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Buying Binoculars

Whether you want binoculars for bird watching, general nature study, sports, or sightseeing, there are a number of factors to consider.

  • Magnification. How close the binoculars make a distant object seem is called "magnification." For example, magnification of 8X (often called "8 power") makes an object 80 feet away appear as if were only 10 feet away. Is more magnification better? Not necessarily. These is a downside to greater magnification:
    • Hand Tremor - no one can hold binoculars perfectly still. As magnification increases, you are more likely to notice that the image shakes. Windy conditions or on a boat (as in whale watching) only increases the problem.
    • Field of View - people with normal eyesight have a field of vision that radiates roughly 160 to 170 degrees in both the left-right and up-down dimensions. Most 7X binoculars have a field of under 9 degrees, which shrinks to about 5 degrees with 10X binoculars. With a smaller field of view it becomes harder to find an object, especially a moving one like a flying bird.
    • Depth of Field - people with normal eyesight (or good eyeglasses) can look off in the distance and see everything from a few feet away to the horizon with roughly equal clarity. With binoculars, once you focus on a distant object, other objects more than a few feet in front of or behind your subject will be out of focus. At greater magnification, the in-focus range usually becomes narrower.
    Therefore for most purposes, 7X or 8X binoculars are safer bets than 10X. Note, however, that field of view and depth of field can vary between instruments with the same magnification based on the quality of manufacture.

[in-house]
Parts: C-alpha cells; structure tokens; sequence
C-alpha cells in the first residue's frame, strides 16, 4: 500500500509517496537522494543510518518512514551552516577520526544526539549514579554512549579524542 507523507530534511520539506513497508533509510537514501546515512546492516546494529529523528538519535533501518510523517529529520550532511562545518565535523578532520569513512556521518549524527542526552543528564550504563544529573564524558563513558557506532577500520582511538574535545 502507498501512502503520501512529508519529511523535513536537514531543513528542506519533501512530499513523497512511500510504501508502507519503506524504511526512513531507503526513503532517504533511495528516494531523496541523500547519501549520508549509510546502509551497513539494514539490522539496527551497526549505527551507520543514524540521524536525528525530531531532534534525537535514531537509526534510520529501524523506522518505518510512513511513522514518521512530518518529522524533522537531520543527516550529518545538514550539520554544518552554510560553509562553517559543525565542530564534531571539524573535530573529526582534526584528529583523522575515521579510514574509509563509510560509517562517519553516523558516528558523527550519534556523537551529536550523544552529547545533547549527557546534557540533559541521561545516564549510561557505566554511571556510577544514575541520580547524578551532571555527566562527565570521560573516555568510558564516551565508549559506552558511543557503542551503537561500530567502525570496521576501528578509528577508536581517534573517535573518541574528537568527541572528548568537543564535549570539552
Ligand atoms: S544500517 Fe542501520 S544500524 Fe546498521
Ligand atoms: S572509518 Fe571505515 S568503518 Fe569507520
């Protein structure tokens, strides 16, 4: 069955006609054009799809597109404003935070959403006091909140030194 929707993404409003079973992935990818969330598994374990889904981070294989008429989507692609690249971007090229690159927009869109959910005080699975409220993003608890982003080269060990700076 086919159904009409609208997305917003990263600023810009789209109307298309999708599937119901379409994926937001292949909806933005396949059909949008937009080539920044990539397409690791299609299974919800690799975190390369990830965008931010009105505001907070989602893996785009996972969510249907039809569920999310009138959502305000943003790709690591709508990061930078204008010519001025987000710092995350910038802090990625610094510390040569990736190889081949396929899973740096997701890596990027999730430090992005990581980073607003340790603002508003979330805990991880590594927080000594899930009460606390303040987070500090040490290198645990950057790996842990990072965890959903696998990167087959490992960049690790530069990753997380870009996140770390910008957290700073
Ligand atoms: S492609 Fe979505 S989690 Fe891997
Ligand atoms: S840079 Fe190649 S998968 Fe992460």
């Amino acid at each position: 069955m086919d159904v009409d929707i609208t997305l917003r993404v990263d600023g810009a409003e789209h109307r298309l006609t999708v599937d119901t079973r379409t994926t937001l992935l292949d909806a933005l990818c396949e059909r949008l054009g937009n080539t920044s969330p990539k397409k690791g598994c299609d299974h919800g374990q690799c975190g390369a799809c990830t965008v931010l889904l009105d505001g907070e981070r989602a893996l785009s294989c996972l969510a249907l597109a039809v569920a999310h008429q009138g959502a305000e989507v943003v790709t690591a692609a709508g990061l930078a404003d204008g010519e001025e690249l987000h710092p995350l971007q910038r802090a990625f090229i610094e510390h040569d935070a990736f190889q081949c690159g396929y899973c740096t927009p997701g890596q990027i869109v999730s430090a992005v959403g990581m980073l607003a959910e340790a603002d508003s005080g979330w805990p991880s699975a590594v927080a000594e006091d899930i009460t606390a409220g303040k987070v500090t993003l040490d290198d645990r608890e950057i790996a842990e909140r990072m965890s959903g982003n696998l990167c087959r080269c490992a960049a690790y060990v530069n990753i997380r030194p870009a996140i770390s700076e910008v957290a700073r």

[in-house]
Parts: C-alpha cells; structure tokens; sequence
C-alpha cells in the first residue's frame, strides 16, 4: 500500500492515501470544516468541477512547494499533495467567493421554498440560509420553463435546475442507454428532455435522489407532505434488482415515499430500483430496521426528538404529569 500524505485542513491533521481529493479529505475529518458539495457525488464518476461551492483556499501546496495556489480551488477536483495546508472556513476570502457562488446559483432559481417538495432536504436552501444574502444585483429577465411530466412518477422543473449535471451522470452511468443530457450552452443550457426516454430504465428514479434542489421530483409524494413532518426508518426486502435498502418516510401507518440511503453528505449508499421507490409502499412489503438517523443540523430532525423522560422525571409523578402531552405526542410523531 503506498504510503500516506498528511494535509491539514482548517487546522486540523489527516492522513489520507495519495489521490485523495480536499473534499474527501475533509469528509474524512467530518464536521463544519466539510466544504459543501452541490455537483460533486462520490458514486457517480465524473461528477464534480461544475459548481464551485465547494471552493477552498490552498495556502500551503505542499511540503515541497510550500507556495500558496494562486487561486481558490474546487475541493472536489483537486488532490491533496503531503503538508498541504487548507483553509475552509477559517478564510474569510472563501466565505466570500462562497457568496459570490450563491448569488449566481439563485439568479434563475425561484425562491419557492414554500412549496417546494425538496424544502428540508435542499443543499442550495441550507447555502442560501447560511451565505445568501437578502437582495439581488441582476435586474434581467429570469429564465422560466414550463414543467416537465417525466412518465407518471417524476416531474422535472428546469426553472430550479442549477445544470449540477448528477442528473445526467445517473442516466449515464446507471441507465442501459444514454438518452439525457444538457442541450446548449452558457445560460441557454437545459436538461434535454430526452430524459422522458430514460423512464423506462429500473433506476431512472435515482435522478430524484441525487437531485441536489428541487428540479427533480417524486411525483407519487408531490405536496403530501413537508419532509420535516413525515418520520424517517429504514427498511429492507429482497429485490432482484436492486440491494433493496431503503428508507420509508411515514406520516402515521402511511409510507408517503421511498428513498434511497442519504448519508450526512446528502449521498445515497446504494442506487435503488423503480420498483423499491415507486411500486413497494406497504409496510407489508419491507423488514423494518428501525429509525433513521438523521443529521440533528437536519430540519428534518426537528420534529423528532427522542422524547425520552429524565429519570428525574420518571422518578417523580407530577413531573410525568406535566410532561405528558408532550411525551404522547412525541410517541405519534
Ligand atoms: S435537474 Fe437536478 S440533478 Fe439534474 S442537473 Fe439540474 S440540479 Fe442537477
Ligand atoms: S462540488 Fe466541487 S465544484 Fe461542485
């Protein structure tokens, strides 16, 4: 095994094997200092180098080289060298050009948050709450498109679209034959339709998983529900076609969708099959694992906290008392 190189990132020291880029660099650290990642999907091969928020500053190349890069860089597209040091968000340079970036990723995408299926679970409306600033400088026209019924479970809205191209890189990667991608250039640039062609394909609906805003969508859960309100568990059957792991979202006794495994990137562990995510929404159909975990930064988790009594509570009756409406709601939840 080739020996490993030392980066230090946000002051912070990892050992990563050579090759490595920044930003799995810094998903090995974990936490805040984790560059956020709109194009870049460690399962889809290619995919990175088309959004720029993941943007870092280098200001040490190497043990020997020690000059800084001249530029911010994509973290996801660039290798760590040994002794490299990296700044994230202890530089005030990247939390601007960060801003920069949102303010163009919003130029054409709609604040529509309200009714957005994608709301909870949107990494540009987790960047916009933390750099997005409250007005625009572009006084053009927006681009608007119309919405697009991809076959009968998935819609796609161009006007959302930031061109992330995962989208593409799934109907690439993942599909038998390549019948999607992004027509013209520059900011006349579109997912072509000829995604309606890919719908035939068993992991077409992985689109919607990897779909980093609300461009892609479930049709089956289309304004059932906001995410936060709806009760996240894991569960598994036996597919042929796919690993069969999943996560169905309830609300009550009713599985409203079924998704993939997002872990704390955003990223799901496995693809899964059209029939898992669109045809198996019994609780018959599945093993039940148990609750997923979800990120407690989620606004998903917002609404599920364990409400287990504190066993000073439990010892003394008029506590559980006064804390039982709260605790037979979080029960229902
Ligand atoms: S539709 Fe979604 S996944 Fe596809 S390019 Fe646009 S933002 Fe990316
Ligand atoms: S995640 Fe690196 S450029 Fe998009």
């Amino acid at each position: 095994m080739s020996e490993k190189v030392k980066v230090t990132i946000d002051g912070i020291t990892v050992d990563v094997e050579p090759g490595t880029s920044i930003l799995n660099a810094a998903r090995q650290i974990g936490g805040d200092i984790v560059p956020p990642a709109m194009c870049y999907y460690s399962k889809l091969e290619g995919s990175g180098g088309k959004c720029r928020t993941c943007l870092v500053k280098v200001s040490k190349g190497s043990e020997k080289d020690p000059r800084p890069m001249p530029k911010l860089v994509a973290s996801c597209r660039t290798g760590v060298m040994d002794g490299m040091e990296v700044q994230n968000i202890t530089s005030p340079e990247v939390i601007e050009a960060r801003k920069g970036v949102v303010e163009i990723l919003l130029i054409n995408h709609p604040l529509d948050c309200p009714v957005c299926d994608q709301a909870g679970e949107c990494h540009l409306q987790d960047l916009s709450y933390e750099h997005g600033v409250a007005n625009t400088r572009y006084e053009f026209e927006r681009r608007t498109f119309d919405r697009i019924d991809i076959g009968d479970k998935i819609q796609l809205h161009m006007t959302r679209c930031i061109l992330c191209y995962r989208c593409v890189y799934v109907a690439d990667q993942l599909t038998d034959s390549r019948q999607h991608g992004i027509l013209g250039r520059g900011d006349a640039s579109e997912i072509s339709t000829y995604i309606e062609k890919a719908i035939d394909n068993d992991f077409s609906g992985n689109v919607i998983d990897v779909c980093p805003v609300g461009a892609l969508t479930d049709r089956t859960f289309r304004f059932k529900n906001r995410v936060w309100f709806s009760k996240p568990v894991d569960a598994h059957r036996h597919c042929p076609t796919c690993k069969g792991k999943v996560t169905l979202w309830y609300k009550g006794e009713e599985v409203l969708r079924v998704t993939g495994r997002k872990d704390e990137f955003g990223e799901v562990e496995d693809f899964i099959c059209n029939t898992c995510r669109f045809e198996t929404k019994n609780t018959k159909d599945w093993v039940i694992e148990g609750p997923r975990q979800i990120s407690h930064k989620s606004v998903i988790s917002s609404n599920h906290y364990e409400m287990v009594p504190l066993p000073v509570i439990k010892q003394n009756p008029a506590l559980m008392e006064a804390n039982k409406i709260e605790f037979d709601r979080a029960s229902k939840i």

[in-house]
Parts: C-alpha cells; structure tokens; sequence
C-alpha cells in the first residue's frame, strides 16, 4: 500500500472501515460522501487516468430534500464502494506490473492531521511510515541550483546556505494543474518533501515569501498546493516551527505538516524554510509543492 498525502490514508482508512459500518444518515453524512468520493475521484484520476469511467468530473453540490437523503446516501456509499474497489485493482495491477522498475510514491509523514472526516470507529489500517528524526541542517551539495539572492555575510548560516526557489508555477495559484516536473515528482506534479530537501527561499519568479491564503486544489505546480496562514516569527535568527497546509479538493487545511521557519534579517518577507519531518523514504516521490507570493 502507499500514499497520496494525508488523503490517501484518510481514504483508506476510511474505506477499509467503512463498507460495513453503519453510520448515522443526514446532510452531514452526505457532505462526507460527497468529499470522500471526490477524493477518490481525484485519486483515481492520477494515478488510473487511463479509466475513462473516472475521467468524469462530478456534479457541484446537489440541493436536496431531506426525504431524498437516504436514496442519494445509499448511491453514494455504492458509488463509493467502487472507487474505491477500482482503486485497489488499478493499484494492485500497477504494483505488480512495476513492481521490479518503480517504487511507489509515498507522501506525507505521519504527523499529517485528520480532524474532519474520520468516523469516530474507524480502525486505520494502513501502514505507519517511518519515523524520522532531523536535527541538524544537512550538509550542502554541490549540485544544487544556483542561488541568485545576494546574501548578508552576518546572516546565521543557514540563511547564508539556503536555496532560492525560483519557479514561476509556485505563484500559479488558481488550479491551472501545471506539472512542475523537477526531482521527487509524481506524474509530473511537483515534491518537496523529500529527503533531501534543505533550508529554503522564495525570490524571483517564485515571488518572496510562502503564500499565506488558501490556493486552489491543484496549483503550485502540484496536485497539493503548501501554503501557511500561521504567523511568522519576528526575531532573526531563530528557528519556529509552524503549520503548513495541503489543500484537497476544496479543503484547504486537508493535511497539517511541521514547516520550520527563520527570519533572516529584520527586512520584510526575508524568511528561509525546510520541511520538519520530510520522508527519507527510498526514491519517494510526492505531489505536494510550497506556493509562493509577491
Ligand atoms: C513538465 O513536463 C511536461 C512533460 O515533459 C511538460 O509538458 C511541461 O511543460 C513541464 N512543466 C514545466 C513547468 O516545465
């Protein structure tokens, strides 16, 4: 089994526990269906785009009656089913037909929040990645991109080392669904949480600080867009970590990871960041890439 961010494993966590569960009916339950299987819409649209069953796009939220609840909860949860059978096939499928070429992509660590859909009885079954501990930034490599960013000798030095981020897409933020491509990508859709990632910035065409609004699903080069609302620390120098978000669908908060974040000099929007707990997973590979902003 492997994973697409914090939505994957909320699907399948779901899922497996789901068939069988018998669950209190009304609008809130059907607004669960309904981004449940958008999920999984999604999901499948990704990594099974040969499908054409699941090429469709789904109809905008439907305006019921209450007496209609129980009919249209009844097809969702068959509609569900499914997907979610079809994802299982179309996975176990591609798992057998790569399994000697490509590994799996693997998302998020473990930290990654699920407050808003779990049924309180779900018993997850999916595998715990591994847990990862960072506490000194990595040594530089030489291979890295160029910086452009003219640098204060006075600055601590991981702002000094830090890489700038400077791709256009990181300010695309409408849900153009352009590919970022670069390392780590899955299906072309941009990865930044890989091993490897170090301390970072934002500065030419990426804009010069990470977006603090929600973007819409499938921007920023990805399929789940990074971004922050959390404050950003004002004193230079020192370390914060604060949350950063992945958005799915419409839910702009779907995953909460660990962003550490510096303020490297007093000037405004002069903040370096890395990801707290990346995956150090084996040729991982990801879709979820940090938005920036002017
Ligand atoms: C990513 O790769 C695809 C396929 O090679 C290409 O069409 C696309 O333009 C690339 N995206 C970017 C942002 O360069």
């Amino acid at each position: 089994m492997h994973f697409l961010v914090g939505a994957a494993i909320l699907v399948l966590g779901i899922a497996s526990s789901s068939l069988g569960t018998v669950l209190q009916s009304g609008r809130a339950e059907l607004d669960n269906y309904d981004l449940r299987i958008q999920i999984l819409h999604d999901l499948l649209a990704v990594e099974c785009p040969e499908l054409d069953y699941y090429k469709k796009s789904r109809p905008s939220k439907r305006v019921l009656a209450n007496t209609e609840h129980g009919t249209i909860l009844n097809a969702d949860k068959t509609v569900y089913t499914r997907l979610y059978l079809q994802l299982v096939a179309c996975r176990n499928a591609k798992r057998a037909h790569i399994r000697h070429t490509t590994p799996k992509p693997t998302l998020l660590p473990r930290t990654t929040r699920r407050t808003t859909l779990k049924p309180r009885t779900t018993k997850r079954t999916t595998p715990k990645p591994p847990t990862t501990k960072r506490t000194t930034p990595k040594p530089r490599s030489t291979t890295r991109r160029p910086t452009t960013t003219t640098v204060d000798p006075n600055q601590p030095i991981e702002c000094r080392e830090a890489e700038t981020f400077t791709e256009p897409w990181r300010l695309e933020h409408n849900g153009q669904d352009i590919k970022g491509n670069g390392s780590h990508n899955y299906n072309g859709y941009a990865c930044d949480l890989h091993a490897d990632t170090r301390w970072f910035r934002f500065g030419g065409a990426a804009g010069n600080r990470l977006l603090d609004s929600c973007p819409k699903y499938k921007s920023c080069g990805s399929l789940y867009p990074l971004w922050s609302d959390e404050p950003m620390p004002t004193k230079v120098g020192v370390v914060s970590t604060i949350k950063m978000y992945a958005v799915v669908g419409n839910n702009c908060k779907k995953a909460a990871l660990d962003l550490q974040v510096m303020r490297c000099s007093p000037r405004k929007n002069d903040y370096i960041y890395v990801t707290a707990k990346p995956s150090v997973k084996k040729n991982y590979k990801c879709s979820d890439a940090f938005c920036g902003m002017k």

• Size of Objective Lens. Binoculars are identified as "8X40" or "7X42" or "10X50," for example. The number before the X is the power, or magnification, and the second number is the diameter of the lens at the front of the binoculars in millimeters. The larger the front lens, the more light your binoculars will collect and the more detailed the image should be. Lens size around 40 is normally optimal. The largest you'll usually find is 50, generally in a 10X50 instrument. Compact binoculars with lenses smaller than 30 often give you too small an image to be worth considering.
  • Size, Weight and Comfort in Your Hands. Old-fashioned porro-prism binoculars (the lenses are set farther apart than the eyepieces) tend to be bulkier and heavier than roof-prism models (their lenses are aligned with the eyepieces). However, quality porros are are roughly one third the price of quality roof models.
  • Close Focus Capability. If you are interested in up-close views of small objects, like butterflies, look for binoculars that can give you a sharp look at things only a few feet away.
  • Weatherproofing. Higher-end models will be sealed from outside air that can fog interior surfaces in humid or rainy weather.
  • Eye Cups. To shade users' eyes against the sun, the eyepieces have either soft rubber or hard plastic cups. If you wear glasses, you must either roll down the soft rubber or push in the hard plastic to get your eyes closer to the eyepieces for an adequate view.
  • Other qualities to look for include
    • Ease of Focusing
    • Sharpness of Image
    • Trueness of Colors
    • Brightness of Image in Twilight
    • Glare-Reducing and Scratch-Resistant Lens Coatings
    • Durability (Shock Resistance)
Personal preference also plays a major role in choosing binoculars. After researching the features of binoculars, you are well advised to get some hands-on experience with various models, preferable out in the field, before deciding on which to buy.

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